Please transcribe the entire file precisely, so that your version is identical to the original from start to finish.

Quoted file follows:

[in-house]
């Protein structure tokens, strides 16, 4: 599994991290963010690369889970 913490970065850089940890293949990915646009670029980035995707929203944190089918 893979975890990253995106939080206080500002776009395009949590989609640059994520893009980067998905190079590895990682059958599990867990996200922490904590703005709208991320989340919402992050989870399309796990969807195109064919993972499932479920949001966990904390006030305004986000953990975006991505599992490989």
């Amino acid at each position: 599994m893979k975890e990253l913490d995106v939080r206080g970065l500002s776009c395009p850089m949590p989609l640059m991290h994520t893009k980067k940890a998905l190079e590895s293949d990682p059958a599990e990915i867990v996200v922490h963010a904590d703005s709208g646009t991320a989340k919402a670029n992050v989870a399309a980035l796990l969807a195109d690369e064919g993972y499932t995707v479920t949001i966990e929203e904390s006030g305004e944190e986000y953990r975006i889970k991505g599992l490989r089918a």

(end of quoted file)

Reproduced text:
[in-house]
């Protein structure tokens, strides 16, 4: 599994991290963010690369889970 913490970065850089940890293949990915646009670029980035995707929203944190089918 893979975890990253995106939080206080500002776009395009949590989609640059994520893009980067998905190079590895990682059958599990867990996200922490904590703005709208991320989340919402992050989870399309796990969807195109064919993972499932479920949001966990904390006030305004986000953990975006991505599992490989």
């Amino acid at each position: 599994m893979k975890e990253l913490d995106v939080r206080g970065l500002s776009c395009p850089m949590p989609l640059m991290h994520t893009k980067k940890a998905l190079e590895s293949d990682p059958a599990e990915i867990v996200v922490h963010a904590d703005s709208g646009t991320a989340k919402a670029n992050v989870a399309a980035l796990l969807a195109d690369e064919g993972y499932t995707v479920t949001i966990e929203e904390s006030g305004e944190e986000y953990r975006i889970k991505g599992l490989r089918a």